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2022 ◽  
Vol 273 ◽  
pp. 9-14
Author(s):  
Carly Westermann ◽  
Jennine Weller ◽  
Palak Patel ◽  
Daniel S. Rhee ◽  
Alejandro V. Garcia

2022 ◽  
Vol 160 ◽  
pp. 107058
Author(s):  
Jiaming Miao ◽  
Shurong Feng ◽  
Minghao Wang ◽  
Ning Jiang ◽  
Pei Yu ◽  
...  

2022 ◽  
Vol 8 ◽  
pp. 100168
Author(s):  
Marie-Pierre Sylvestre ◽  
Gillis Delmas Tchouangue Dinkou ◽  
Mounia Naja ◽  
Teodora Riglea ◽  
Annie Pelekanakis ◽  
...  

2022 ◽  
Vol 38 ◽  
pp. 100937
Author(s):  
Rupak Desai ◽  
Akhil Jain ◽  
Kartik Dhaduk ◽  
Arashpreet Kaur Chhina ◽  
Jilmil Raina ◽  
...  

2022 ◽  
Vol 240 ◽  
pp. 92-102
Author(s):  
Maryse Badan Bâ ◽  
Logos Curtis ◽  
Giuseppe Pellizzer

Science ◽  
2022 ◽  
Author(s):  
Kjetil Bjornevik ◽  
Marianna Cortese ◽  
Brian C. Healy ◽  
Jens Kuhle ◽  
Michael J. Mina ◽  
...  

Multiple sclerosis (MS) is a chronic inflammatory demyelinating disease of the central nervous system of unknown etiology. We tested the hypothesis that MS is caused by Epstein-Barr virus (EBV) in a cohort comprising more than 10 million young adults on active duty in the US military, 955 of whom were diagnosed with MS during their period of service. Risk of MS increased 32-fold after infection with EBV but was not increased after infection with other viruses, including the similarly transmitted cytomegalovirus. Serum levels of neurofilament light chain, a biomarker of neuroaxonal degeneration, increased only after EBV seroconversion. These findings cannot be explained by any known risk factor for MS and suggest EBV as the leading cause of MS.


2022 ◽  
pp. 275275302110687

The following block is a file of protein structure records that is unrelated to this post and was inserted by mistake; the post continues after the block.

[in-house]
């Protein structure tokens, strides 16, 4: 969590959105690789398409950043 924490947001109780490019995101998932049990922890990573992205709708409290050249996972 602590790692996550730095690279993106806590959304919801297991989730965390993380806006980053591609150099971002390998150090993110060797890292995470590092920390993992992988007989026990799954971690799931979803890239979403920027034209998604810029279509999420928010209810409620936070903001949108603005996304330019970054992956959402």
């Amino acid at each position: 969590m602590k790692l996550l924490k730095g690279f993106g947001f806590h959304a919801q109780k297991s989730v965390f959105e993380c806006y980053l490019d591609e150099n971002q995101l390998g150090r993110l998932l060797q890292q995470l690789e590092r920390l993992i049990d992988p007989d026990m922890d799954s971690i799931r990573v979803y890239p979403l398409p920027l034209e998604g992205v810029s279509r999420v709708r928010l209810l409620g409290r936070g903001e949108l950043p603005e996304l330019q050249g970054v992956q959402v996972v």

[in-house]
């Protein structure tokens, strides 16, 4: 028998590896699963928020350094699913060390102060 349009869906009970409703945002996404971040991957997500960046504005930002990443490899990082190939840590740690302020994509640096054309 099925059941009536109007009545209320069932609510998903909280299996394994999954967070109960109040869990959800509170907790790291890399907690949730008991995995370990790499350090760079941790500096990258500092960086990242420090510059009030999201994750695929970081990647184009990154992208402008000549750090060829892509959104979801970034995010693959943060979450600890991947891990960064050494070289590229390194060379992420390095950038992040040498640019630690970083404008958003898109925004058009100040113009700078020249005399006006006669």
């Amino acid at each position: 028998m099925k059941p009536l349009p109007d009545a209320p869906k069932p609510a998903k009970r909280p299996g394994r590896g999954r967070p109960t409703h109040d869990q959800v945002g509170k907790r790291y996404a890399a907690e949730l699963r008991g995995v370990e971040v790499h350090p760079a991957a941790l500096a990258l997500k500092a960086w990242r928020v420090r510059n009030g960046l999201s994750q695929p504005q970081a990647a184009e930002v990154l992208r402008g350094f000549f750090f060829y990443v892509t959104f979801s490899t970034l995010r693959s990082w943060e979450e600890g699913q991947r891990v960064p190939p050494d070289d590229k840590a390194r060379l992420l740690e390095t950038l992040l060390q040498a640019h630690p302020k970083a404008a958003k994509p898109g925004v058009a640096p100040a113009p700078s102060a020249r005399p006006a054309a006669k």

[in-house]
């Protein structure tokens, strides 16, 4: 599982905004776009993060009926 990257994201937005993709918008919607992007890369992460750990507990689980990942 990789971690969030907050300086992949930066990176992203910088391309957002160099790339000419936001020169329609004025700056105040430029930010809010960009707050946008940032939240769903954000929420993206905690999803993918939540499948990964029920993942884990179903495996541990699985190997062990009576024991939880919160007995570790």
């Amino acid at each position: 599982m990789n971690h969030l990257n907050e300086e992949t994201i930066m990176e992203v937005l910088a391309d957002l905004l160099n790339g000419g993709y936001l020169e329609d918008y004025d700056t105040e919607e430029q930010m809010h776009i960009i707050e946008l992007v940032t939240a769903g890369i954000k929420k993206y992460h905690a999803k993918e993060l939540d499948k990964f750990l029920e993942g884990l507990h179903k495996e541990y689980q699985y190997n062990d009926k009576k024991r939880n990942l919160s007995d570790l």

Author(s):  
Kimberly A. Pyke-Grimm ◽  
Linda S. Franck ◽  
Bonnie Halpern-Felsher ◽  
Robert E. Goldsby ◽  
Roberta S. Rehm

Background: Adolescents and young adults (AYAs) with cancer must negotiate the transition between childhood and adulthood while dealing with a life-threatening illness. AYA involvement in decision making varies depending on the type of decision and when decisions occur during treatment, and evidence suggests that AYAs want to be involved in decision making. Objective: To explore involvement of AYAs with cancer in day-to-day decisions affected by their cancer and treatment. Methods: This qualitative study used interpretive focused ethnography within the sociologic tradition, informed by symbolic interactionism. Semi-structured interviews and informal participant observation took place at two quaternary pediatric oncology programs. Results: Thirty-one interviews were conducted with 16 AYAs ages 15 to 20 years. Major day to day decision-making categories identified included: (1) mental mindset, (2) self-care practices, (3) self-advocacy, and (4) negotiating relationships. Participants described how they came to grips with their illness early on and decided to fight their cancer. They described decisions they made to protect their health, how they advocated for themselves and decisions they made about relationships with family and friends. Conclusions: Through day-to-day decisions, participants managed the impact of cancer and its treatment on their daily lives. Research should focus on developing and implementing interventions to empower AYAs to participate in day-to-day decisions that will affect how they manage their cancer, its treatment and ultimately their outcomes. Implications for Practice: Healthcare providers can facilitate AYA's participation in day-to-day decision making through encouraging autonomy and self-efficacy by providing support and through effective communication.


2022 ◽  
Author(s):  
Kristina M. Decker ◽  
Jennifer Reiter‐Purtill ◽  
Carolina M. Bejarano ◽  
Andrea B. Goldschmidt ◽  
James E. Mitchell ◽  
...  

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